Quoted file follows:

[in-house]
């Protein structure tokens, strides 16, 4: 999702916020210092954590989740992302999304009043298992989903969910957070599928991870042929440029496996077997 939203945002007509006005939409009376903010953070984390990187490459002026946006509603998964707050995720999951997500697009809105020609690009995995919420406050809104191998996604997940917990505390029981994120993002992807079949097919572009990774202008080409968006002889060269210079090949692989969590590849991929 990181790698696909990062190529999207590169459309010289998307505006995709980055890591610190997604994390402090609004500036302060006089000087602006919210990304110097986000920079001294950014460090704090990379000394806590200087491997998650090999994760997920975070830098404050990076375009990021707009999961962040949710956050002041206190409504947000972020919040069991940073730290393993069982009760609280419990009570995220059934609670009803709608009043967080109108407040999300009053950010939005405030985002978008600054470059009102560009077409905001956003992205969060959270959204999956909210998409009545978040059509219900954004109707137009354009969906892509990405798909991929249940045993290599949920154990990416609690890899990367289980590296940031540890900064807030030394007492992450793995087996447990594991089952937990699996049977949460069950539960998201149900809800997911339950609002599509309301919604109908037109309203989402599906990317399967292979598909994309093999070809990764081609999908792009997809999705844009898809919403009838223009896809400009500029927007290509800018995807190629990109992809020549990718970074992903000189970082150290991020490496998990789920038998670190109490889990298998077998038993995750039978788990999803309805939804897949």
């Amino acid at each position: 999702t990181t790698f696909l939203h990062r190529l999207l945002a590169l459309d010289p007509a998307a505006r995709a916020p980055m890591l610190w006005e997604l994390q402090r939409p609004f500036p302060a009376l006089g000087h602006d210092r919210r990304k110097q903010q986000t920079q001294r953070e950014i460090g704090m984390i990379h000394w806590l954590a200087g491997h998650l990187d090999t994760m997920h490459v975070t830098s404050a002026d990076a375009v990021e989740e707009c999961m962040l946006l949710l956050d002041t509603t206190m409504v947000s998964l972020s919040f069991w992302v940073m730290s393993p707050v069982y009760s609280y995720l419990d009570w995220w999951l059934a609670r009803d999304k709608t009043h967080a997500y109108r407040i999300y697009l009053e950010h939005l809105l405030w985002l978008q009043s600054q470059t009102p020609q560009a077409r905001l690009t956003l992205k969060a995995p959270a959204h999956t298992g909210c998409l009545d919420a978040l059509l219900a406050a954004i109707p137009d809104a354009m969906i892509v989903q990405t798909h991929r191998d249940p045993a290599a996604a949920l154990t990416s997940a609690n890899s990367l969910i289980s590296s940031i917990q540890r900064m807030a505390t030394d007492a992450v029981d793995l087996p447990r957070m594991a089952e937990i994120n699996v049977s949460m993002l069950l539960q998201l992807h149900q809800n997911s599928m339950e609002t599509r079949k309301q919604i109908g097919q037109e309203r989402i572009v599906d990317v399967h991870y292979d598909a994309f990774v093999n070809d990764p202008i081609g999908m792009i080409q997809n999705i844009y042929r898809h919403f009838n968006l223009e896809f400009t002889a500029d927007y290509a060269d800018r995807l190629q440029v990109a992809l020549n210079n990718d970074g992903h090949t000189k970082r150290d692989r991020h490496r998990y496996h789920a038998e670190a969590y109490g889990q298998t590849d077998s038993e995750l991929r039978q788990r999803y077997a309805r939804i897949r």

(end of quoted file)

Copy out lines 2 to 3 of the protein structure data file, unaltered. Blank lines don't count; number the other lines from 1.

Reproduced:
């Protein structure tokens, strides 16, 4: 999702916020210092954590989740992302999304009043298992989903969910957070599928991870042929440029496996077997 939203945002007509006005939409009376903010953070984390990187490459002026946006509603998964707050995720999951997500697009809105020609690009995995919420406050809104191998996604997940917990505390029981994120993002992807079949097919572009990774202008080409968006002889060269210079090949692989969590590849991929 990181790698696909990062190529999207590169459309010289998307505006995709980055890591610190997604994390402090609004500036302060006089000087602006919210990304110097986000920079001294950014460090704090990379000394806590200087491997998650090999994760997920975070830098404050990076375009990021707009999961962040949710956050002041206190409504947000972020919040069991940073730290393993069982009760609280419990009570995220059934609670009803709608009043967080109108407040999300009053950010939005405030985002978008600054470059009102560009077409905001956003992205969060959270959204999956909210998409009545978040059509219900954004109707137009354009969906892509990405798909991929249940045993290599949920154990990416609690890899990367289980590296940031540890900064807030030394007492992450793995087996447990594991089952937990699996049977949460069950539960998201149900809800997911339950609002599509309301919604109908037109309203989402599906990317399967292979598909994309093999070809990764081609999908792009997809999705844009898809919403009838223009896809400009500029927007290509800018995807190629990109992809020549990718970074992903000189970082150290991020490496998990789920038998670190109490889990298998077998038993995750039978788990999803309805939804897949």
């Amino acid at each position: 999702t990181t790698f696909l939203h990062r190529l999207l945002a590169l459309d010289p007509a998307a505006r995709a916020p980055m890591l610190w006005e997604l994390q402090r939409p609004f500036p302060a009376l006089g000087h602006d210092r919210r990304k110097q903010q986000t920079q001294r953070e950014i460090g704090m984390i990379h000394w806590l954590a200087g491997h998650l990187d090999t994760m997920h490459v975070t830098s404050a002026d990076a375009v990021e989740e707009c999961m962040l946006l949710l956050d002041t509603t206190m409504v947000s998964l972020s919040f069991w992302v940073m730290s393993p707050v069982y009760s609280y995720l419990d009570w995220w999951l059934a609670r009803d999304k709608t009043h967080a997500y109108r407040i999300y697009l009053e950010h939005l809105l405030w985002l978008q009043s600054q470059t009102p020609q560009a077409r905001l690009t956003l992205k969060a995995p959270a959204h999956t298992g909210c998409l009545d919420a978040l059509l219900a406050a954004i109707p137009d809104a354009m969906i892509v989903q990405t798909h991929r191998d249940p045993a290599a996604a949920l154990t990416s997940a609690n890899s990367l969910i289980s590296s940031i917990q540890r900064m807030a505390t030394d007492a992450v029981d793995l087996p447990r957070m594991a089952e937990i994120n699996v049977s949460m993002l069950l539960q998201l992807h149900q809800n997911s599928m339950e609002t599509r079949k309301q919604i109908g097919q037109e309203r989402i572009v599906d990317v399967h991870y292979d598909a994309f990774v093999n070809d990764p202008i081609g999908m792009i080409q997809n999705i844009y042929r898809h919403f009838n968006l223009e896809f400009t002889a500029d927007y290509a060269d800018r995807l190629q440029v990109a992809l020549n210079n990718d970074g992903h090949t000189k970082r150290d692989r991020h490496r998990y496996h789920a038998e670190a969590y109490g889990q298998t590849d077998s038993e995750l991929r039978q788990r999803y077997a309805r939804i897949r």